Young, L.

Root Marriage

Lorenzo Young, 18
Persis Goodall, 20
1826-06-26

First Plural

Harriet Page Wheeler, 39
1843-03-09
Previous Marriages:
Isaac Decker

Subsequent Plural

Susan Ann Ashby, 15
1846-01-26
Electa Jane Lee, 17
1855-11-22
Hannah Ida Hewitt, 16
1856-04-29
Eleanor Jones, 26
1856-11-24
Christiana Nelson, 18
1862-09-13
Johanna Larsen, 19
1863-04-18
Persis Goodall
Lorenzo Dow Young
Harriet Page Wheeler

Lorenzo Dow Young and Persis Goodall were civilly married in 1826 in New York. They were introduced to Mormonism eight years later by Lorenzo’s older brother Brigham. By 1834, the Youngs were living in Kirtland, Ohio and over the next several years, they migrated with the Saints to Missouri and Nauvoo in 1841. Their marriage became polygamous in March 1843 when Lorenzo was sealed for eternity to Harriet Page Wheeler, who was separated from her husband Isaac Decker. Two of the Decker daughters would later become plural wives of Brigham Young.

While living at Kirtland as a young mother of four children, Persis was one of the few women who attended the Kirtland Hebrew School which met in the Kirtland Temple and was associated with the “School of the Prophets.” In 1838 near Far West, Lorenzo was involved in the “battle” at Crooked River, a prominent skirmish between Latter-day Saints and Missourians that helped catalyze Governor Lilburn Boggs against the Mormons. In the aftermath of the battle, Lorenzo was forced to flee, leaving Persis to take her young family—under duress and destitute of food and supplies—to Illinois.

It is not clear why Harriet ended her civil marriage to Isaac by being sealed for eternity to Lorenzo. Family lore suggests that the relationship soured when Isaac refused to marry polygamously or at least refused to marry a woman Harriet had chosen for him, since he would marry polygamously in 1846. The Deckers and the Youngs had known each other since at least 1838, when Lorenzo had furnished a wagon and supplies to the Deckers to help them flee from Missouri. Harriet brought six children to her marriage to Lorenzo.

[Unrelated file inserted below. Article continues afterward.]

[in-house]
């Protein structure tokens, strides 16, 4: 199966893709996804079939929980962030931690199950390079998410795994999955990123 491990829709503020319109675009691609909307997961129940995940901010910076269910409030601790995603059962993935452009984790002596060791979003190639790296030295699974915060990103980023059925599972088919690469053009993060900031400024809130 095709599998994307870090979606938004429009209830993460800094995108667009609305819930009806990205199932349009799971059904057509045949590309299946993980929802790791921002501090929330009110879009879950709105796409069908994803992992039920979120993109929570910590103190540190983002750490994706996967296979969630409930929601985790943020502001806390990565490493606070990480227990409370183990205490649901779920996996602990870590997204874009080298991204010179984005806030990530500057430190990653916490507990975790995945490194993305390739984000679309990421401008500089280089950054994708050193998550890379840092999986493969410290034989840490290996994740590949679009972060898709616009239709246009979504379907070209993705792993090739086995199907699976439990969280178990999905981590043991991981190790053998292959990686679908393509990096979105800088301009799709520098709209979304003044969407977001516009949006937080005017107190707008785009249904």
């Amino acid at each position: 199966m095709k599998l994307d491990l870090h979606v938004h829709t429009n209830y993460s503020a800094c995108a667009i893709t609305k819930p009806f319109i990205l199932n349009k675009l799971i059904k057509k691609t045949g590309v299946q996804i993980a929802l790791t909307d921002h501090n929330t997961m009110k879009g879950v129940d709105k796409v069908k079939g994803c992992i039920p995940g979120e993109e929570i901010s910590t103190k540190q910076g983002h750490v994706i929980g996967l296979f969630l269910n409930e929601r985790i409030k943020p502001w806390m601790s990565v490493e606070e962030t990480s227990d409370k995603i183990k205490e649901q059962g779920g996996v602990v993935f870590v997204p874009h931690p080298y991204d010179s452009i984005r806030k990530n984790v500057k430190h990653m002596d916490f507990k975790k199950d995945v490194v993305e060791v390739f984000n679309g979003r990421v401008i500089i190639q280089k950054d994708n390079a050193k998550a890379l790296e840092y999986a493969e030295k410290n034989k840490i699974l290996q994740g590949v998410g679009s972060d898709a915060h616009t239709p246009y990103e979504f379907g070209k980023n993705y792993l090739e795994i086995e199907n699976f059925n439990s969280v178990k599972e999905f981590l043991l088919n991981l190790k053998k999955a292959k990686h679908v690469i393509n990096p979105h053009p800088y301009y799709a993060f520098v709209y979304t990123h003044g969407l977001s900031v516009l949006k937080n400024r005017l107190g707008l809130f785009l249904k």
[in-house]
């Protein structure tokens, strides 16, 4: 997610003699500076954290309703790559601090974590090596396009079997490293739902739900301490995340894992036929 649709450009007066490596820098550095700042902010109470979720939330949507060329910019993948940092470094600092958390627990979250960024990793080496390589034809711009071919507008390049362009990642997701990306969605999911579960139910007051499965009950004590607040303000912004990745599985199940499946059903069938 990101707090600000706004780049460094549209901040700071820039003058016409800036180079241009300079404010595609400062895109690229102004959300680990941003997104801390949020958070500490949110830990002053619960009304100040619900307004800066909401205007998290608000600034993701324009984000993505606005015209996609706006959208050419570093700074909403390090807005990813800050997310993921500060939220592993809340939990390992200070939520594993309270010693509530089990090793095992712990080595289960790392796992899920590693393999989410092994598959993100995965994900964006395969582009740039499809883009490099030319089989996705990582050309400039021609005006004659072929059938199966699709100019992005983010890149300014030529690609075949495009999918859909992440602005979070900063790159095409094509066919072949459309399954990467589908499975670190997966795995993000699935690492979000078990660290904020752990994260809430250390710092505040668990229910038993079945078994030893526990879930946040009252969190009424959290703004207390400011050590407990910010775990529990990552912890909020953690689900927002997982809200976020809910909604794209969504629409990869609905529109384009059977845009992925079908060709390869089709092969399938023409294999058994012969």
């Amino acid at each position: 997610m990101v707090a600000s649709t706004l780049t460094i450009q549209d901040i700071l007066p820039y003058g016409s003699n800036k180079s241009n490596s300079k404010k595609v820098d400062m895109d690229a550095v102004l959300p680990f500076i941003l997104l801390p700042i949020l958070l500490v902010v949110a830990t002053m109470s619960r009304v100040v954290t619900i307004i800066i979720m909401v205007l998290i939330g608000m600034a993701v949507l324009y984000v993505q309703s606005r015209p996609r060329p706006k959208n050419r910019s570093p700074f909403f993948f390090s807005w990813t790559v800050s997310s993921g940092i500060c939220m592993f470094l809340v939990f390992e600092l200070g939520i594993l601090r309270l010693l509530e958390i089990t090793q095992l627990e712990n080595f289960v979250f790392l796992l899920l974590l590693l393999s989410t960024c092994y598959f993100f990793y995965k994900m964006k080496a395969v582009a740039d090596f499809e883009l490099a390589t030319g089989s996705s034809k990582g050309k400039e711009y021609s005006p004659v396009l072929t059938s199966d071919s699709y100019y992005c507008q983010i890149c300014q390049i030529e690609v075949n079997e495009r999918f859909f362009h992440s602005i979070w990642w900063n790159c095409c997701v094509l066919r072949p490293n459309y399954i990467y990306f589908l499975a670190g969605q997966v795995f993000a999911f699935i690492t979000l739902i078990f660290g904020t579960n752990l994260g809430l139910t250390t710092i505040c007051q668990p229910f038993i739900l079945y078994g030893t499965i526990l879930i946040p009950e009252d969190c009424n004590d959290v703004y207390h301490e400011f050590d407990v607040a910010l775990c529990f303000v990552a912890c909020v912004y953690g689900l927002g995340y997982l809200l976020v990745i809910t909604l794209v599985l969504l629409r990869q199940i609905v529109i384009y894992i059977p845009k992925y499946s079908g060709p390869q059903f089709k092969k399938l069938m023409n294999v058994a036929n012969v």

The Young and Decker families are an example of the flexibility of family formation during this period and suggest some of the motivations, as well as continuing relationships, at work. In particular, the opening of the Nauvoo temple for sealing ordinances in winter 1845-1846 led a number of people to change partners and reshape their temporal connections to conform to their eternal aspirations. Persis left her civil marriage to Lorenzo to be sealed, as a plural wife, to Levi Richards on the same day as he was sealed to his first wife, Sarah. As for the abandoned husbands, the day before Persis was sealed to Levi, Lorenzo was sealed to Susan Ann Ashby and, a few days later, Isaac Decker was sealed to Mary Eliza Greene and Maria Louisa Roberts.

Persis found her way to Utah in 1850 with fourteen-year-old daughter Harriett and in the same wagon train as Isaac Decker and his family. Levi and Sarah Richards followed three years later, after a five-year mission to England. On arrival to the Salt Lake Valley, Persis joined her son William, already a head of household, and she appears to have lived with her other children for the reminder of her life but with support from the Levi Richards family until her death in 1894. Lorenzo and Harriet arrived in 1847, with the first company of pioneers. Harriet’s was the first child born in the Valley, though he died six months later. Harriet herself died in 1871. Between 1855 and 1863, Lorenzo was sealed to an additional five women. He died in 1895.


Sources

“Christiana Nelson (LZP2-27X),” “Eleanor Jones (LLQK-FWZ),” and “Harriet Ida Hewitt (LKVB-39P),” FamilySearchhttps://www.familysearch.org/.

Grey, Matthew J. “’The Word of the Lord in the Original’: Joseph Smith’s Study of Hebrew in Kirtland,” in Approaching Antiquity: Joseph Smith and the Ancient World, edited by Lincoln H. Blumell, Matthew J. Grey, and Andrew H. Hedges (Provo, UT: Religious Studies Center; Salt Lake City: Deseret Book, 2015), 249–302.

“Hewitt, Hannah Ida,” “Lee, Electa Jane,” “Nelson, Christiana Hailsen,” “Young, Harriet Page,” “Young, Lorenzo Dow,” and “Young, Susan Ann,” Pioneer Database 1847–1868, https://history.churchofjesuschrist.org/overlandtravel/.

“Life Story of Persis Goodall Young Richards,” http://coleancestry.blogspot.com/2013/06/life-story-of-persis-goodall-young.html.

Little, James Amasa. “Biography of Lorenzo Dow Young,” Utah Historical Quarterly 14, no.1, no.4 (1946): 25–132.

“Susan Ashby,” FindAGravehttps://www.findagrave.com/memorial/21711373/susan-ashby.

“Young, Harriet Page Wheeler Decker,” First Fifty Years of the Relief Societyhttps://www.churchhistorianspress.org/the-first-fifty-years-of-relief-society/people/harriet-page-wheeler-decker-young?letter=D&lang=eng.

“Young, Lorenzo Dow,” The Joseph Smith Papershttps://www.josephsmithpapers.org/person/lorenzo-dow-young.